Kremlin-backed militants are refusing to release 62-year-old Donetsk religious specialist
62-year-old Ihor Kozlovskyy, a renowned religious specialist active in interfaith dialogue, has been held prisoner by militants from the so-called ‘Donetsk people’s republic’ [DNR] since late January this year. There were hopes that the militants would release him as part of a recent exchange, but this did not happen.
Kozlovskyy, President of the Centre for Religious Studies and International Spiritual Relations, is well-known in Donetsk. He had remained in the city to care for his son who has Down Syndrome and is confined to a wheelchair. Militants burst into his flat on Jan 27, 2016, and took Kozlovsky away without giving any explanation. They left his son without any care, and relatives were only allowed access to him the following day. The militants also removed computer equipment, documents and a collection of antiques.
Kozlovsky was seized two days before a demonstration organized by the militants outside a Greek-Catholic Church in Donetsk. The participants, reportedly public sector workers who’d been forced to attend, called on militant leader Alexander Zakharchenko “to drive out sectarians”, who were alleged to be Western-paid or even linked with the CIA.
Any belief that this was mere coincidence was dispelled by an interview given in February by Alexander Khodakovsky, who then still held a prominent position in ‘DNR’. He asserted that the highly respected academic may have been involved in what he termed “destabilizing the situation” and had “multiple contacts with various organizations in Ukraine engaged in destructive activities here”.
The militants have, from the outset, pushed only one religious teaching – the Orthodox Church under the Moscow Patriarchate – and have persecuted others. Khodakovsky clearly saw any form of dialogue between Ukrainian Christians, Jews and Muslims as being aimed at fermenting ‘radicalism’ among Muslims in Donbas, and hurled vague claims that ’preachers from Syria’ had already worked on young people in Chechnya, in Dagestan, and could now try this in Donbas.
Presumably some of the militants have understood that attempts to link the 60-year-old with radical Islamist fighters lacked any credibility, but other excuses have not been much better. Ukrainian MP Iryna Herashchenko, who is involved in negotiating the release of hostages, recently published a list of people whom the militants claim are ‘spies’, with this including Kozlovsky. On the other hand, Yury Tandit, head of the SBU unit working on the release of hostages, says that they have also charged the 60-year-old university lecturer with ‘possession of weapons’.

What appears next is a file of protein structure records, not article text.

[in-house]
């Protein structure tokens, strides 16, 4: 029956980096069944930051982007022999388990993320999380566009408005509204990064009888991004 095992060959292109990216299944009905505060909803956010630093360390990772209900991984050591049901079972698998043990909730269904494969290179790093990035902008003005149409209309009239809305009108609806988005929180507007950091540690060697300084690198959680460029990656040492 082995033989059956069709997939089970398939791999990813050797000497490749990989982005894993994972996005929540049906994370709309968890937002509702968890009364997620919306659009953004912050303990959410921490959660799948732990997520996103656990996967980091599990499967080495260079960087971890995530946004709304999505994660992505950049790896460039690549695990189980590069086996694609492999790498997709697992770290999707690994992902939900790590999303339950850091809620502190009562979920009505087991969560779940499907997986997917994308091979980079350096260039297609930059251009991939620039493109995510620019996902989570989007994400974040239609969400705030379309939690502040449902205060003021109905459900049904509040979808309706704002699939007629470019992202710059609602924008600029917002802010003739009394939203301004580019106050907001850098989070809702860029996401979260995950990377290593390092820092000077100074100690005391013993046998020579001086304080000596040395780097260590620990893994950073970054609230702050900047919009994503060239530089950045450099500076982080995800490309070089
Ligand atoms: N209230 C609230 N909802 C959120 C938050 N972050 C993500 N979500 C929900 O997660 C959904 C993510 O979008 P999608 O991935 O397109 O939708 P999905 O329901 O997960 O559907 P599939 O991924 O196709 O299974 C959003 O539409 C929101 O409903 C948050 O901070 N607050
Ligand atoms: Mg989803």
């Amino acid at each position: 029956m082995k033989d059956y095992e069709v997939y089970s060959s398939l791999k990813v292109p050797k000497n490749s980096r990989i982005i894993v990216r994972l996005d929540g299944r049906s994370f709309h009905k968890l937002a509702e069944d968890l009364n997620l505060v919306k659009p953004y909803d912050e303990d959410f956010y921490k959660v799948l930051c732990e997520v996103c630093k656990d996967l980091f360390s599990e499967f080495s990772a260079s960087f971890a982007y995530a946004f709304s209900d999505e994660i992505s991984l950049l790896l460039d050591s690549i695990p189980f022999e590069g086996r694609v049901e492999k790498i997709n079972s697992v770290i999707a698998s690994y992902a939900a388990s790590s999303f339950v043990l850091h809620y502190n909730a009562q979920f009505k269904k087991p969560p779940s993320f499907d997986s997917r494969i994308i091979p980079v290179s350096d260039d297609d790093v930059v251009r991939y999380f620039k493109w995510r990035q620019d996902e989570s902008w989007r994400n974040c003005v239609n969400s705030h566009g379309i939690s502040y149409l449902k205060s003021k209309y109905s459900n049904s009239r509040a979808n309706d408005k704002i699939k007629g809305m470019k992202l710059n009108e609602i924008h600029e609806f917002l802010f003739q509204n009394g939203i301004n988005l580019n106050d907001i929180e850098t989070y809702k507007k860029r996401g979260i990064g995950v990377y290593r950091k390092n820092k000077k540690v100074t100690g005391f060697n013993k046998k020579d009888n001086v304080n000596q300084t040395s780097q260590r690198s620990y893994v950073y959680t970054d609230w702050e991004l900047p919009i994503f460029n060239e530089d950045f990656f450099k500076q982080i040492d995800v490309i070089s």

They have at least, Tandit says, confirmed where Kozlovsky is being held and he is on the list of 47 hostages whom the militants are admitting to. Since Ukraine has a list of 109 prisoners, there is still a very long way to go to secure the release of all soldiers and civilians held hostage.
There are also hostages against whom the militants have brought ’charges’ with some even purportedly sentenced to long periods of imprisonment.
Others seized by the militants in January, for example, included Volodymyr Fomichov, a 23-year-old civic activist who had returned to his native Makiyivka to spend New Year with his parents. He is believed to have been badly tortured, and was reported in August of this year to have been ‘tried’ by the militants and ‘sentenced’ to two years’ imprisonment for supposedly carrying two grenades into the militant-controlled territory. See: Ukrainian civic activist tortured & ‘sentenced’ by Donbas Kremlin-backed militants
Such ‘charges’ have been tried in other cases, including that of Yevhen Chudnetsov, a Ukrainian volunteer fighter from Makiyivka who was captured in February 2015 and tortured into ‘confessing’ for Russian television. In May this year he was ‘convicted’ of “an attempt to violently seize power on the republic’s territory” and ‘sentenced’ to 30 years’ imprisonment.